Over 10 years of doing this here is what I see in managing these inquiries: For a typical listing that runs for 6-12 months I will get about 30 inquiries. When I receive them I respond with a request for information about the potential buyer and for them to sign a non-disclosure agreement. About 20-25 of them will sign the NDA and respond to some questions about themselves. The next step is a phone call or a meeting where I will ask them more questions about themselves including how much money they have, what their timeline is… etc i.e. are they serious about looking and able to close a deal or just entertaining themselves? About half of the people that signed the NDA will go through this next step. Up to this point the potential buyer has not received the financials of the business or even the name. After this conversation or meeting, if it looks like the process is moving forward they receive those things. Of the 10-12 that have a phone call or meeting about 5-6 get the info. Typically 2-3 of them will pursue further information and 1-2 will write a letter of intent.

Different brokers have different approaches. Some send the financials to anyone that signs an NDA. This is something important to ask. When do you send confidential information to potential buyers. To me, it would be a red flag if the answer is “only after they sign an NDA” as an NDA does nothing to actually qualify the buyer.

One thing to keep in mind is that buyers who buy actually purchase the business they first inquired maybe 20% of the time if that. In other words they contact me about one listing and end up purchasing another some time in the future… most often because once they inquire we capture the contact info and when a new listing comes out that is a good match they find out about it directly from us. It also means that when I take a new listing it gets in front of about 4,000 potential buyers that have registered with us over the years.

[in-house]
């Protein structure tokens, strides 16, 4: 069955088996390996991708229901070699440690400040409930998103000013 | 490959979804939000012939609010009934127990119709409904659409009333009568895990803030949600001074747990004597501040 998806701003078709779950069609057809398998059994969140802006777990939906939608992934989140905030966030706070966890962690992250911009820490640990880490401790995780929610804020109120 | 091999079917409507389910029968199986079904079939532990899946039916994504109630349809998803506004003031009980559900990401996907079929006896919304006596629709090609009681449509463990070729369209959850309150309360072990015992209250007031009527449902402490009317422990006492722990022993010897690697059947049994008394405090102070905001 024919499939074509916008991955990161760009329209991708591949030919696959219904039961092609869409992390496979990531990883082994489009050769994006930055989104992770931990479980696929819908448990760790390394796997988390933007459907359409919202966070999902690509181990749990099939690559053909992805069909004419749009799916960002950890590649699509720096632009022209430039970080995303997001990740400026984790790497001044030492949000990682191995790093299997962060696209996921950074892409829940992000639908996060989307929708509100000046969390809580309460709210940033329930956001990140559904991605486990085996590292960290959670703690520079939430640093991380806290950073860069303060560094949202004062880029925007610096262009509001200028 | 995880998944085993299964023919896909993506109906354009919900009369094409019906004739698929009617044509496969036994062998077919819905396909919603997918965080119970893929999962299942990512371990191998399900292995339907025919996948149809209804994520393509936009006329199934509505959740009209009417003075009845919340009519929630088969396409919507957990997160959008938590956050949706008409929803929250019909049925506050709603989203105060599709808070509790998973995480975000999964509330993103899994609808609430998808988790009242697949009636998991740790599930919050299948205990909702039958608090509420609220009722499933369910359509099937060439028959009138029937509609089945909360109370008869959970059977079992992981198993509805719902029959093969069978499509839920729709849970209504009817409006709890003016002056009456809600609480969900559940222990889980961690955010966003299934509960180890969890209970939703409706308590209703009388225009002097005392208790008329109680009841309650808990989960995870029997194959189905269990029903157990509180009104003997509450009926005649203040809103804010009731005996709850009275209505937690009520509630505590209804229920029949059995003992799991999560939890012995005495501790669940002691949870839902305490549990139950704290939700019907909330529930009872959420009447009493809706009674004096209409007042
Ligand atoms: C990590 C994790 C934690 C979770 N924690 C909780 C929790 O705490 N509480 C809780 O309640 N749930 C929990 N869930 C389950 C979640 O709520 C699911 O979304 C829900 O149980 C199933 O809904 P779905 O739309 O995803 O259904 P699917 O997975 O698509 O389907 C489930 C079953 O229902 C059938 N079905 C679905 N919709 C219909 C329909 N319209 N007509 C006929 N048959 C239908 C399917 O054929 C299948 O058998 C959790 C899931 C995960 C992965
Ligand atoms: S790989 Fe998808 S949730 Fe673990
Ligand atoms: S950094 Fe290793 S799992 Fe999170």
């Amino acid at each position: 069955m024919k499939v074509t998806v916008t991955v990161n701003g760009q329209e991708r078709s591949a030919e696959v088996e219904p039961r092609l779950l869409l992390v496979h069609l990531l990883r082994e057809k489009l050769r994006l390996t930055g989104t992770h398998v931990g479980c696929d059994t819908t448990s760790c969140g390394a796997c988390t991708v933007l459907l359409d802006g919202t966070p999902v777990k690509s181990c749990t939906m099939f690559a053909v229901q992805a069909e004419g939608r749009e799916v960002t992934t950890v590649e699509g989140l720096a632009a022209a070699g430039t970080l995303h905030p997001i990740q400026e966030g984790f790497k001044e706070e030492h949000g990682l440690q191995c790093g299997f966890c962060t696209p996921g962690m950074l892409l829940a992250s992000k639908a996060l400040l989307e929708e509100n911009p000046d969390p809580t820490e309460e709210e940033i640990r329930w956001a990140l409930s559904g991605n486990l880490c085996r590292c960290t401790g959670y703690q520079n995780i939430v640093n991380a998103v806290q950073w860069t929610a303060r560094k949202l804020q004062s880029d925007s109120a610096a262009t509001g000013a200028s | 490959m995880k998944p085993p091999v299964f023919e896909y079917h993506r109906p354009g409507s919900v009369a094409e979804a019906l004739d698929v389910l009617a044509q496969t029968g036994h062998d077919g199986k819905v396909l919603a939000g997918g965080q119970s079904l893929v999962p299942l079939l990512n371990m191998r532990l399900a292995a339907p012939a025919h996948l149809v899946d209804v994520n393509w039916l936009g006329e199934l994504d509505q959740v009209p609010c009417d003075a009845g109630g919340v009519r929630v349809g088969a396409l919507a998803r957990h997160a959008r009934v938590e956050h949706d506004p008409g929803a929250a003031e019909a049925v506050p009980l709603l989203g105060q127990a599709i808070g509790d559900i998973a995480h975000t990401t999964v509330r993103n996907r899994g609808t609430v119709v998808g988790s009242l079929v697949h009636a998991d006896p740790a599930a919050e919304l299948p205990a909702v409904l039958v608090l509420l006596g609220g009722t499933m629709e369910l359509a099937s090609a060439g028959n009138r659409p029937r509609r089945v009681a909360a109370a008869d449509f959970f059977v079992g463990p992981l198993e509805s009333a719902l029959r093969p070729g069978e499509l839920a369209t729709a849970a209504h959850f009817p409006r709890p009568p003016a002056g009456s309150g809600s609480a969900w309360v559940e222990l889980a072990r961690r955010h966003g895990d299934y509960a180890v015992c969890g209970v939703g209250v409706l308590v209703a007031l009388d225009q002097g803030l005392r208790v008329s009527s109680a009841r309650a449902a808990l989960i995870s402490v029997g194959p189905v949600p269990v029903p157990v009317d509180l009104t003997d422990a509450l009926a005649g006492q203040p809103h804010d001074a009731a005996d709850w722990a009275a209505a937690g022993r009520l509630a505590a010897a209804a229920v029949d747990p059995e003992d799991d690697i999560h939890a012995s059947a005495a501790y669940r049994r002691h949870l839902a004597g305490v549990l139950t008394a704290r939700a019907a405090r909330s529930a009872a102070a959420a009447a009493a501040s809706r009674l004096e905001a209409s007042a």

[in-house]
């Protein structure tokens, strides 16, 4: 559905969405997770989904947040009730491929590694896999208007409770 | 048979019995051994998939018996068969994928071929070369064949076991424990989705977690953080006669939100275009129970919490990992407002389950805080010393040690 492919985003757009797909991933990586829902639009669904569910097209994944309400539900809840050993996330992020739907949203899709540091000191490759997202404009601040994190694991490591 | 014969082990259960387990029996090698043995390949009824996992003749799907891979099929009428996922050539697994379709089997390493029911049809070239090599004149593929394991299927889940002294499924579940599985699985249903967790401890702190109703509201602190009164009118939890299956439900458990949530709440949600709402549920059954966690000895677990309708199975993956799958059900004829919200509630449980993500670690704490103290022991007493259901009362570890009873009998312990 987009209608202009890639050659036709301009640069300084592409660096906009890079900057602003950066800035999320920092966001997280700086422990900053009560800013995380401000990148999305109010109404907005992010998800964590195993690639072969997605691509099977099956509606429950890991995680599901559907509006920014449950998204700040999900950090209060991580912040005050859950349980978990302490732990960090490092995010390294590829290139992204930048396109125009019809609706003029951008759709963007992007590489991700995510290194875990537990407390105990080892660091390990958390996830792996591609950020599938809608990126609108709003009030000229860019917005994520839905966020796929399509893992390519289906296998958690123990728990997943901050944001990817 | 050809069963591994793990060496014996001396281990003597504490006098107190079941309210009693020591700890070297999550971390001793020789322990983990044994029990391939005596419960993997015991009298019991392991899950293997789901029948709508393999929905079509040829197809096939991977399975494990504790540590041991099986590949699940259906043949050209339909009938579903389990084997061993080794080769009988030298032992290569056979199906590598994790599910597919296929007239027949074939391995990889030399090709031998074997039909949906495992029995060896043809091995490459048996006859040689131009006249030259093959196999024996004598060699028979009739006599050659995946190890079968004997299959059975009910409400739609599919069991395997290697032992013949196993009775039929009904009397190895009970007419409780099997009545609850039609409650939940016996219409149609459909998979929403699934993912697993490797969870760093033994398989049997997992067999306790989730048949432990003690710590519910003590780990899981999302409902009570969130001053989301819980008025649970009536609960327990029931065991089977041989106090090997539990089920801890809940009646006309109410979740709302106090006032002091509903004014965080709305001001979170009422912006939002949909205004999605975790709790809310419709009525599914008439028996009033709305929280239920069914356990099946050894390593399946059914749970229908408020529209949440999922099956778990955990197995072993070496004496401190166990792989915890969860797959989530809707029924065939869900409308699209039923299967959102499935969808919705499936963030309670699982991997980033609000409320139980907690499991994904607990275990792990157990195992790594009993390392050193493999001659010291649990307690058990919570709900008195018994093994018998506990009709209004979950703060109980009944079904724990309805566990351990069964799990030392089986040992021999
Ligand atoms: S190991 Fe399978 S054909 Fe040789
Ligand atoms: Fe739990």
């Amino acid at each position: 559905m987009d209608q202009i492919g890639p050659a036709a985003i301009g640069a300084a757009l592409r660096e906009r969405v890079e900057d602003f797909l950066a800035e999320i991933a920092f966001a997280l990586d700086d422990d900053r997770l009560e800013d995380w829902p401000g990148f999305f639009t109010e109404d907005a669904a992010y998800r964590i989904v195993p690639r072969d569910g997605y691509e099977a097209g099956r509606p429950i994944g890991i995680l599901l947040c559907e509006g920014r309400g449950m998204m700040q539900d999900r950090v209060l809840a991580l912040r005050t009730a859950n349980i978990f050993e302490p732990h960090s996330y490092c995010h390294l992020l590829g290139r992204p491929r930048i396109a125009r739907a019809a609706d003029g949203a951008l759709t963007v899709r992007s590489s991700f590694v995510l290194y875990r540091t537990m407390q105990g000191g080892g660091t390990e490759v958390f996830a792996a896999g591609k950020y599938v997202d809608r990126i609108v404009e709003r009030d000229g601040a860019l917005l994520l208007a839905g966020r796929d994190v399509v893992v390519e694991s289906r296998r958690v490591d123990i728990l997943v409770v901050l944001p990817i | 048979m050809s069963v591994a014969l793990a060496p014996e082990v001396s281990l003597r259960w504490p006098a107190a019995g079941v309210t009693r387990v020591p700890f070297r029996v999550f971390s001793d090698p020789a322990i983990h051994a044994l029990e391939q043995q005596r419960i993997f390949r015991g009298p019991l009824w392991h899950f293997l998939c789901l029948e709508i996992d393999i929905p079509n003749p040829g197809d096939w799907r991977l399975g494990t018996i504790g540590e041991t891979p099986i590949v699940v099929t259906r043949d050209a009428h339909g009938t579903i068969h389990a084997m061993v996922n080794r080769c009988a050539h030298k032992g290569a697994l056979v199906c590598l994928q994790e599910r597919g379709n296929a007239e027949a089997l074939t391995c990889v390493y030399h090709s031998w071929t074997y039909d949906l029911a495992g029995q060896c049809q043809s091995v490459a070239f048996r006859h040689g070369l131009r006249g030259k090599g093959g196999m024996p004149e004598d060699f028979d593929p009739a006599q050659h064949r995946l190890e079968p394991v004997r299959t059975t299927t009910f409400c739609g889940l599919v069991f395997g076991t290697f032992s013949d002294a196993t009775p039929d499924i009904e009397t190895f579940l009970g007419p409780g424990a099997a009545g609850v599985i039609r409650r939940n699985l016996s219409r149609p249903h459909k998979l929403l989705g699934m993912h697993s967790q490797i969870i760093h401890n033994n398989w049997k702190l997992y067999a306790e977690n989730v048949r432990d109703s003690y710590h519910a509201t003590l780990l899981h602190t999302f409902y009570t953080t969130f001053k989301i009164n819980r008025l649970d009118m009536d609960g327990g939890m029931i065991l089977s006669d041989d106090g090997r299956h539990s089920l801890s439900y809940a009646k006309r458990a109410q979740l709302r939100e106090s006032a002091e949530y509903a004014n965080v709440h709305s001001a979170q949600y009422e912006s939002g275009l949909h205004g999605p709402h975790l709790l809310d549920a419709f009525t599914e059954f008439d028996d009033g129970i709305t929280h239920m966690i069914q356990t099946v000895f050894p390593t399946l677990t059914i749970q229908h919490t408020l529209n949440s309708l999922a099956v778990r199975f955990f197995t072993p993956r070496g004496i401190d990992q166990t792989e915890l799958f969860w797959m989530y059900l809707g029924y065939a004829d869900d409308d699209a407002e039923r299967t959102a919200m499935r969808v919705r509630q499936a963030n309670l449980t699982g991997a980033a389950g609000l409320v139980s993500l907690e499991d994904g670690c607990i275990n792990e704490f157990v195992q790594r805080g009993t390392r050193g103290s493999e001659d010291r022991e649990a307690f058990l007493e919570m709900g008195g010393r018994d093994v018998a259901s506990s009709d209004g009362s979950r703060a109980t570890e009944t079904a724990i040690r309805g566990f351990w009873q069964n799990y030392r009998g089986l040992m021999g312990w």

Once the business is being marketed I always suggest that the seller let at least the key employees know about it. In the end they will find out because someone will mention it or when potential buyers are visiting etc etc. Having them find out by word of mouth is disrespectful of employee and they don’t like it. It also creates uncertainty which gets them thinking about job security… better to have the conversation up front! Most buyers are very concerned that employees would leave so addressing this up front is a better way to go.

Vendors are interested… but in the end they are mostly interested in making sure the new owner keeps buying from them. This is not something to worry about if they find out through the grapevine. If asked just tell them the truth. They may actually be a good source for a buyer! A manager of another place might ask a food rep if they know of any places for sale!

I don’t suggest going out of your way to let customers know but if one finds out and mentions it I just tell them, that “yes, we are interested in selling. Do you know someone looking for a good opportunity?” The chances are good that the reason they know (assuming the business is being marketed buy a business broker and not a realtor) is because they are looking or someone they know is looking and found it.

Don’t be afraid of people finding out, just take care that the people who find out hear about it the way you want them to!

Walk into someone else’s restaurant. Look around. What do you see? What creates an impression in your mind about how the place is doing? Is it well run? Does it appear to be prosperous? This is the experience your potential buyer has when they enter your place for the first time. Is your place telling an experienced set of eyes what you hope it would?

When you are preparing to sell you need to “merchandise” your business. Keep it clean. Ride your employees about appearance. Most buyers will “secret shop” your business so do what you can to make sure they have the experience you hope they do.

Clean up the books. Declare all sales. Pay ALL wages through the books. Stop charging meals and travel and “supplies” to the business. Stop taking groceries home and focus on improving the bottom line. Make sure your lease is in good order. When a buyer looks at the books they are looking for three things:

 1.  Revenue and profitability.
 2.  Revenue and profitability TREND.
 3.  Transparency and apparent reliability of the financial reporting.